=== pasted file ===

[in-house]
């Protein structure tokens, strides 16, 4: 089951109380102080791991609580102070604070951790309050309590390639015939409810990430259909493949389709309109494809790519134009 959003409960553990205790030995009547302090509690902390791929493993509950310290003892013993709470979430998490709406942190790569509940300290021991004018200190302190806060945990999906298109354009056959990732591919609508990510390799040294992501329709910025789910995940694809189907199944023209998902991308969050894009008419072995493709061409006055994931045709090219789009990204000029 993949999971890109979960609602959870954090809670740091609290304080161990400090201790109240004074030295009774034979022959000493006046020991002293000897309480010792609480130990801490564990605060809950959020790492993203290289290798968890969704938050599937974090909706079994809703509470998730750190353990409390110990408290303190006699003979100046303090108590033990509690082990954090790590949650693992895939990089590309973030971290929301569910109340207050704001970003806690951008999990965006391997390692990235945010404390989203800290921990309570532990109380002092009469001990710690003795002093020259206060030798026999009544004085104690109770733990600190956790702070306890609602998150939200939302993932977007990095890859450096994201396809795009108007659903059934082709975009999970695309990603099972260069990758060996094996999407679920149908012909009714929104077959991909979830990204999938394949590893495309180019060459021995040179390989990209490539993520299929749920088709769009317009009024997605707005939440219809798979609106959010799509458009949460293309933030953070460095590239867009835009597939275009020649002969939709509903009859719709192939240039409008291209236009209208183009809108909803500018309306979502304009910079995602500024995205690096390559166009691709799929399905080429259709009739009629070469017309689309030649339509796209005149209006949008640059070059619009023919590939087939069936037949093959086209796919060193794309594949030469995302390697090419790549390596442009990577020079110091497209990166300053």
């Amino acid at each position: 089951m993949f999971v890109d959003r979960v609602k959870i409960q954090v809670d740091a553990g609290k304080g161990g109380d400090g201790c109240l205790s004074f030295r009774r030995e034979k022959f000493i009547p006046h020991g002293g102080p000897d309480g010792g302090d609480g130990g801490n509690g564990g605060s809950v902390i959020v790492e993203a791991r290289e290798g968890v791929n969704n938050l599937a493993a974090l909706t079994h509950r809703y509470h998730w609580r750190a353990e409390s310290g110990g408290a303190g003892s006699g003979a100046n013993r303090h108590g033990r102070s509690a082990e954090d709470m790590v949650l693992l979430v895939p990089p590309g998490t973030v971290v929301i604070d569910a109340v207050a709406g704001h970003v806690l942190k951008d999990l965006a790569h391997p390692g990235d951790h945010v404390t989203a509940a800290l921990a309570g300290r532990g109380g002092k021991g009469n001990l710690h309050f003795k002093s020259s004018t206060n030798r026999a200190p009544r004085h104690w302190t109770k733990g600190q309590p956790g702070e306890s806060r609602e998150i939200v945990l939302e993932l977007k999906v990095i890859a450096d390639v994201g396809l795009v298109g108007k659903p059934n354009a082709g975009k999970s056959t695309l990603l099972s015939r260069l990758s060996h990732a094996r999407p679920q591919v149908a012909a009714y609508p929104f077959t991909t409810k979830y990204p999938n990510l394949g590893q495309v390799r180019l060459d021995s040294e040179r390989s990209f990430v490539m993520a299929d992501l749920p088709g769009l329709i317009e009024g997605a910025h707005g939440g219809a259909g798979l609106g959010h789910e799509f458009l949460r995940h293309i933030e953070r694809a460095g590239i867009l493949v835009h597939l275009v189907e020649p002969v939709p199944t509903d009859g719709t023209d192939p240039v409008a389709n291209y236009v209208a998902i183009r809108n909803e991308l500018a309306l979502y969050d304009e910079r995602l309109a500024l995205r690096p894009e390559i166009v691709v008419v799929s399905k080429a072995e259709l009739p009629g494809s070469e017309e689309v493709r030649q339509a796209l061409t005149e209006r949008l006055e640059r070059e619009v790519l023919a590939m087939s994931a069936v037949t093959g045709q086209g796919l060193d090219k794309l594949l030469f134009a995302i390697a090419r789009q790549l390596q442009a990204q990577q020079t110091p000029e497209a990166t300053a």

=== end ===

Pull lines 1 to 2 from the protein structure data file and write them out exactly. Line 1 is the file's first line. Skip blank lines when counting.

[in-house]
């Protein structure tokens, strides 16, 4: 089951109380102080791991609580102070604070951790309050309590390639015939409810990430259909493949389709309109494809790519134009 959003409960553990205790030995009547302090509690902390791929493993509950310290003892013993709470979430998490709406942190790569509940300290021991004018200190302190806060945990999906298109354009056959990732591919609508990510390799040294992501329709910025789910995940694809189907199944023209998902991308969050894009008419072995493709061409006055994931045709090219789009990204000029 993949999971890109979960609602959870954090809670740091609290304080161990400090201790109240004074030295009774034979022959000493006046020991002293000897309480010792609480130990801490564990605060809950959020790492993203290289290798968890969704938050599937974090909706079994809703509470998730750190353990409390110990408290303190006699003979100046303090108590033990509690082990954090790590949650693992895939990089590309973030971290929301569910109340207050704001970003806690951008999990965006391997390692990235945010404390989203800290921990309570532990109380002092009469001990710690003795002093020259206060030798026999009544004085104690109770733990600190956790702070306890609602998150939200939302993932977007990095890859450096994201396809795009108007659903059934082709975009999970695309990603099972260069990758060996094996999407679920149908012909009714929104077959991909979830990204999938394949590893495309180019060459021995040179390989990209490539993520299929749920088709769009317009009024997605707005939440219809798979609106959010799509458009949460293309933030953070460095590239867009835009597939275009020649002969939709509903009859719709192939240039409008291209236009209208183009809108909803500018309306979502304009910079995602500024995205690096390559166009691709799929399905080429259709009739009629070469017309689309030649339509796209005149209006949008640059070059619009023919590939087939069936037949093959086209796919060193794309594949030469995302390697090419790549390596442009990577020079110091497209990166300053």